RUSH: I want to talk about the Drive-By Media and economic reporting. I have a few stories here. First from the AP: ‘Retailers Buoyed by Strong Holiday Start — The nation’s shoppers set aside worries about higher gas prices and a slumping housing market and proved their resilience over the Thanksgiving weekend, giving what the nation’s merchants wished for — a strong start to the holiday shopping season.’ How does this…? Who wrote this? Anne D’Innocenzio. How does she know that the shoppers ‘set aside worries about higher gas prices and the slumping housing market’? Were you all at home on Thursday — or at the relatives’ place, wherever you were on Thanksgiving — and then Black Friday shows up and you say, ‘You know what? Gas prices are high out there, and the subprime market’s collapsing but, Mabel, I think we ought to put all that aside and head to the mall.’ This is not how people play. They were going to go to the mall all along. They are going to go shopping all along. Why? It’s Christmas! There’s tradition here, an American tradition, and they’re going to go. Yet the Drive-Bys try to create this impression of people hunkering down, cowering in the corners, waiting for the bank to come foreclose on them, steal everything they’ve got, and have to go out and find a soup kitchen.
But a funny thing happened. Consumers put all that aside and decided to go do what consumers do: Live their lives, trying to be joyful, trying to have a good time. It’s the Thanksgiving weekend. The New York Times and Reuters, however, while reporting the good news, have to still slant it a bit. The headline in the New York Times: ‘Retail Sales Rise, But Stores Relied on Discounts.’ Really? When do they not rely on discounts? ‘With stores dangling steep discounts and consumers worried about the economy, retail sales surged on the day after Thanksgiving, yet the amount of money each shopper spent fell, according to two reports released yesterday. The report suggests that jittery consumers are flocking to rock-bottom prices and to little else, a boon for discount stores like Wal-Mart and Best Buy and trouble for high…’ You know, this is just mind-boggling. No matter what… If only the rich go out, that’s a problem. That’s a disaster. If the middle class is able to go out there and spend like crazy because there are stories that cater to them, but the rich don’t show up, why, that’s a disaster!
‘Sales rose 8.3 percent on Friday compared with last year, the biggest increase in three years, according to ShopperTrak, a research company. … Higher gas prices, and a reluctance to drive to stores, may be behind the big rise in the percentage of people who shopped online…’ How about convenience? Rising gas prices, and a reluctance to drive to stores? Come on! And maybe avoid crowds? So what? They’re shopping. What does it matter where? And then CNN: ‘Although deep discounts brought out much bigger crowds of holiday bargain hunters, a major retail trade group said Sunday that shoppers actually spent less money this year over the crucial Thanksgiving weekend.’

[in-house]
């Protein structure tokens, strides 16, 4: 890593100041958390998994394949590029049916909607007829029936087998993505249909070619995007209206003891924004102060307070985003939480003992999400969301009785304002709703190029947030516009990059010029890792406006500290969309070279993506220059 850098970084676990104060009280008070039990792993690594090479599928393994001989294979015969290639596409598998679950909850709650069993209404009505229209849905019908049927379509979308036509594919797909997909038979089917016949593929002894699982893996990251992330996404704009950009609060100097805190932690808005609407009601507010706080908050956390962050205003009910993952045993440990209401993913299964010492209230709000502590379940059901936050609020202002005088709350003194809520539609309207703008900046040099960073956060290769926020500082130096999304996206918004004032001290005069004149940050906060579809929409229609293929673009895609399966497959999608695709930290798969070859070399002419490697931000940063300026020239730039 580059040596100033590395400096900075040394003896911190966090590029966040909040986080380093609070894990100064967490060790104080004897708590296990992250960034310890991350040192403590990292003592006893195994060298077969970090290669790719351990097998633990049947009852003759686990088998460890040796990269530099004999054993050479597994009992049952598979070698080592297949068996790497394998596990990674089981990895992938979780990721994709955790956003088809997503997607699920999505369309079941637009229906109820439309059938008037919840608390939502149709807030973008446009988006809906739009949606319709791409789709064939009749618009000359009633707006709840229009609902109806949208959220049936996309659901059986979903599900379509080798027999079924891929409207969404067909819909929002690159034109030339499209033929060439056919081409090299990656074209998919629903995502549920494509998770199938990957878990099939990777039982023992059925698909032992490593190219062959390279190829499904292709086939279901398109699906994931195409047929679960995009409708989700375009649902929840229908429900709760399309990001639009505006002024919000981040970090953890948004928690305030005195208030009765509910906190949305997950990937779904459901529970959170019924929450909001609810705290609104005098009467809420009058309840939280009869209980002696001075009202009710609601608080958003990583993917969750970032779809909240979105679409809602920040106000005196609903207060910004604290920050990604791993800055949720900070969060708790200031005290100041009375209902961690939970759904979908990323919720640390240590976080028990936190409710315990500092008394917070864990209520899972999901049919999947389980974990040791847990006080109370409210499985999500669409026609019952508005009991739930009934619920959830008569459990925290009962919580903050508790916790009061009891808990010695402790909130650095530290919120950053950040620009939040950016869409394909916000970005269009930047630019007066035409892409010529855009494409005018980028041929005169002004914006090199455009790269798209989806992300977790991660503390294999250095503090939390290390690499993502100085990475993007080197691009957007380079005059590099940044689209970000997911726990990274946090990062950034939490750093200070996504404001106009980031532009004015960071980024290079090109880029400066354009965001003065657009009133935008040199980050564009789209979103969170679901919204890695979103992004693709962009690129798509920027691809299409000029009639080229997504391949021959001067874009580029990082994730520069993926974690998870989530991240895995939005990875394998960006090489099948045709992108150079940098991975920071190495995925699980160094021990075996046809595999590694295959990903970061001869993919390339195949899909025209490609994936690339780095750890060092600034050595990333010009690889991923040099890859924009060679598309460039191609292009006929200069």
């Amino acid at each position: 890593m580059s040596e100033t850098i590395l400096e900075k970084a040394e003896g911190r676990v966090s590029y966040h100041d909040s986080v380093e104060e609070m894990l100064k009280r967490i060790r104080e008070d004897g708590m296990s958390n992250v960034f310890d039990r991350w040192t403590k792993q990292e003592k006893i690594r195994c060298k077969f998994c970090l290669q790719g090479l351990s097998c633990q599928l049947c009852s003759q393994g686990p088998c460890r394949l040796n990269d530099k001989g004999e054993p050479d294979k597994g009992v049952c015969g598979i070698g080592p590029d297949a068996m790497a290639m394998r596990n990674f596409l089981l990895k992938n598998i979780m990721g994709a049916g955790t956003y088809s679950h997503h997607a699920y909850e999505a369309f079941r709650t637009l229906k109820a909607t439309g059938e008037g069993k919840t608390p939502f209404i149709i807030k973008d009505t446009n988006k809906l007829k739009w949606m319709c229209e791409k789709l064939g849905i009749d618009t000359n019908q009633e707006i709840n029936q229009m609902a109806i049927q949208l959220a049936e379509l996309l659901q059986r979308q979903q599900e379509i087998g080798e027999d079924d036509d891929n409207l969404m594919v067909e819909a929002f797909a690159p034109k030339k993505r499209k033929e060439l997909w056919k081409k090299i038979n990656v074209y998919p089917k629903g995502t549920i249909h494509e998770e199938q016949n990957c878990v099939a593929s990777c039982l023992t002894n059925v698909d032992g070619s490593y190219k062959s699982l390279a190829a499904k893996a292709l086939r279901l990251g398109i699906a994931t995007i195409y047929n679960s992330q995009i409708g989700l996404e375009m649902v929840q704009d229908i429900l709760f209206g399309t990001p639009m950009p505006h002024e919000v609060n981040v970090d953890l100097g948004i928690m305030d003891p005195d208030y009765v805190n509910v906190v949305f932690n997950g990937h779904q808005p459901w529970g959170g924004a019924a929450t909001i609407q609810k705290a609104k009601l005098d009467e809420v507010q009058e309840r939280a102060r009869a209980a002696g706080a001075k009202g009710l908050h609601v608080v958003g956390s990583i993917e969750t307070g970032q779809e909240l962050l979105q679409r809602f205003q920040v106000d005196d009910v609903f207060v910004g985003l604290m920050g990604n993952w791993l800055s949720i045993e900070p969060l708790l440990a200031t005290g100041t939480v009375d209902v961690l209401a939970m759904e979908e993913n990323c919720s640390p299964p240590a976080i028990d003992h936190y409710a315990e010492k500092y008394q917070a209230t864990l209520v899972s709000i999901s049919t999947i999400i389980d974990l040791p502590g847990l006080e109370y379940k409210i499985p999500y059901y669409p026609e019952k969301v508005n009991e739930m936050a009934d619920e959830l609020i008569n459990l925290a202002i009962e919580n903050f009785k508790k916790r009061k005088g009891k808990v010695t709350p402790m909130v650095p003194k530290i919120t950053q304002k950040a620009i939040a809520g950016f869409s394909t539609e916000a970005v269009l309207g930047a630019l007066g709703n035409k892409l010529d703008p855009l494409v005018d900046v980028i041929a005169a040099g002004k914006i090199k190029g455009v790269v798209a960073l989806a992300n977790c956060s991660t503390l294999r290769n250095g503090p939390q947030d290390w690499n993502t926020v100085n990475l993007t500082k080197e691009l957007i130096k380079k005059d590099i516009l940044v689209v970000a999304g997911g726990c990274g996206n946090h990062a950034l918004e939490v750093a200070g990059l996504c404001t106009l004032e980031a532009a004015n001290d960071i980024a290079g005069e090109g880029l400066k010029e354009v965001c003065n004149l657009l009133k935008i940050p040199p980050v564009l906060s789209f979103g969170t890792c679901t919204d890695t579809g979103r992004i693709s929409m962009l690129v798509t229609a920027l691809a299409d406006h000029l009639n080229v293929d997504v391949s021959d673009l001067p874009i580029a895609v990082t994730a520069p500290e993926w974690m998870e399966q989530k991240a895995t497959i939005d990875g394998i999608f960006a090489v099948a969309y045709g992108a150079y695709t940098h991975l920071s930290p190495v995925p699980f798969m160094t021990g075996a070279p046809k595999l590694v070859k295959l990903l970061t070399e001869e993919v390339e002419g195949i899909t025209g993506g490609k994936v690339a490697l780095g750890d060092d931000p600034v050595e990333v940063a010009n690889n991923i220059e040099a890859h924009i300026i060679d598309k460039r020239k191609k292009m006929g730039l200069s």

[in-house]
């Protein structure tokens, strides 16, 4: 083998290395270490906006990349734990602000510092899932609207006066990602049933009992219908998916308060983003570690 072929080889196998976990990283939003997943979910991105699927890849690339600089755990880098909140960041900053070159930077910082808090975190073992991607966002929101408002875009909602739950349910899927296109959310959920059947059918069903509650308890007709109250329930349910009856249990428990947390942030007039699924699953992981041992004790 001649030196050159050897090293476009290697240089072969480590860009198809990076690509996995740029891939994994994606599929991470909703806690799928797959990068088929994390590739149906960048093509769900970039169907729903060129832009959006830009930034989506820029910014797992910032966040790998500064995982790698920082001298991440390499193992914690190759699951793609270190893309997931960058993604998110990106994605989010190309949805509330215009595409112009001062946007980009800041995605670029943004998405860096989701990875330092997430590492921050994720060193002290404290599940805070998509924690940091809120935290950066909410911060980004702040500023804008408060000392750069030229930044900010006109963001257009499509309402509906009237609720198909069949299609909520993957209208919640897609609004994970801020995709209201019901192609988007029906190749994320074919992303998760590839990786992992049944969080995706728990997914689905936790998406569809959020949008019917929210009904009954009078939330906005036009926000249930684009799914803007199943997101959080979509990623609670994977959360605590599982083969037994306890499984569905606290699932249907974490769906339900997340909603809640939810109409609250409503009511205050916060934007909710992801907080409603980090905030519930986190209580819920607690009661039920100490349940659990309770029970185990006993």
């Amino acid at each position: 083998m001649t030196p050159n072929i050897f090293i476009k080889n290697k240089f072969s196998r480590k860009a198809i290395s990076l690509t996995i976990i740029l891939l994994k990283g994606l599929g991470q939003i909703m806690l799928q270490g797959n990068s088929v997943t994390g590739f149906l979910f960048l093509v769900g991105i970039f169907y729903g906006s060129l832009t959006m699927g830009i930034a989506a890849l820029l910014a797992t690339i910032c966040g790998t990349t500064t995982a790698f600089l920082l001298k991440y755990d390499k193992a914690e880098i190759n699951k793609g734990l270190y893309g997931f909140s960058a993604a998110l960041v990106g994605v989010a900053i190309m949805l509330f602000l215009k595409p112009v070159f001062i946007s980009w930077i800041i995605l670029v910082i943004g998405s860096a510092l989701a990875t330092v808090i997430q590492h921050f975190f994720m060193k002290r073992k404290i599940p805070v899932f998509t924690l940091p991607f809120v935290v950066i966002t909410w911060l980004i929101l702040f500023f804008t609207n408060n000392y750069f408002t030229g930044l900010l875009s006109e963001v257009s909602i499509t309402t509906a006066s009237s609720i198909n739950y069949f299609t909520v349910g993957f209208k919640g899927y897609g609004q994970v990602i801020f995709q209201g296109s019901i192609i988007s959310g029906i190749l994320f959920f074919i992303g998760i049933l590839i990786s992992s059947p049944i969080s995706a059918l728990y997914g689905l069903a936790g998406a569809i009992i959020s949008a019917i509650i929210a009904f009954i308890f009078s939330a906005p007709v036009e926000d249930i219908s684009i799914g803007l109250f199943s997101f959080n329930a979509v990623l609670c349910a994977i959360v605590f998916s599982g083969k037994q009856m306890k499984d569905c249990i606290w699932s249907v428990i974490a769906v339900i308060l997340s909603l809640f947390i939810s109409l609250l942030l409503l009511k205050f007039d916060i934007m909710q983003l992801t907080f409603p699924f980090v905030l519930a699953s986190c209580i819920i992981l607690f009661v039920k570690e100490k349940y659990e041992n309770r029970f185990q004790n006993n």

See how news is made here? You got some groups, they got a fax machine; they say they’re experts in tracking sales. So they put out a press release, Reuters picks it up, New York Times picks it up. Why? Because it fit the template! Well, yeah the weekend was pretty good, but they didn’t spend as much — and they went to discount places! Well, here’s my take on all this, folks. I think after reading these stories, I have learned where the super-rich go shopping.
I know where they go. I am the all-knowing, all-caring, all-sensing Maha Rushie, and I know the shopping habits of the super-rich, the winners in the lottery of life — the only group surviving the worst economy in history, if you read the media — and, I’ll tell you what: The rich went out in droves on Black Friday, to Wal-Mart, Sears, Target, and they spent 8% more than last year’s event. The super-rich. Super-rich go elsewhere. The rich go to Wal-Mart, they go to Sears, and they go to Target. I’m not trying to kid anybody. I have a reason for saying this. We are not poor. We are not a destitute country. We are not a bunch of meager wage earners who can barely scrape by. The super-rich and the rich. We are a wealthy nation. Look, they spent 8% more than last year. Now, how can this be? Every headline in every economic story is dismal: doom, gloom, forecasts, weak dollar, weaker America, downsizing, globalization, lower middle class panicked, middle class panicked, upper middle class panicked, top 1% have all the money. I mean, that’s like the theme in all these news stories about the economy in recent weeks.
But I repeat: Friday this year was 8% greater than Black Friday last year. The calendar said ‘Black Friday;’ the Drive-Bys said ‘Bleak Friday’ in advance. If you follow Drive-By news, you’d expect sales down 8%, would you not? And that’s for the optimists! The news has been so negative, Black Friday sales should have been too small to measure. I mean, if the Drive-Bys genuinely had all this power to create panic and doom and gloom (and they have some; I’m not denying it), people should have gone nowhere. This should have been sales of such infinitesimal significance, they couldn’t be measured, but they went up 8%. Now, as I have said from time to time, it’s very easy being a liberal. It’s the most gutless choice you can make, actually, but it’s not that easy being a realistic liberal. To them, if it sounds good, it is good, and in election season if it sounds bad, it’s even better. Take the subprime problem, for example, folks. Home prices are softening.
Ooooh, play the disaster card!
Home prices are softening. Liberals hit you with this: ‘Seniors who retire and sell their homes, will have less to live on: less for retirement, less for dog food for themselves.’ But when those same home prices are rising, ladies and gentlemen, the doom is this: ‘Young couples can’t afford startup homes! America unfair.’ So in either event — house prices falling, which is a good sign for young couples wanting to get in the market — why, it’s bad news for the seasoned citizens. House prices go up, bad news for young couples. Up is a disaster’; down is a disaster. There is no economic news that’s not a disaster with the Drive-By Media! We hear gloom-and-doom stories that home prices could drop five, ten, maybe 20%. ‘That damn George Bush!’ But wait a minute! If housing prices went up say a hundred percent and dropped say 10%, tell me exactly where the hardship is. If the doom-and-gloom left gets you to this mantra: ‘Black Friday this year was 8% greater than Black Friday last year.’ Black Friday this year, 8% greater than Black Friday last year. That’s the mantra. The Drive-Bys hide it by portraying all the news as having a big downside, like: It was hardest on minorities this year.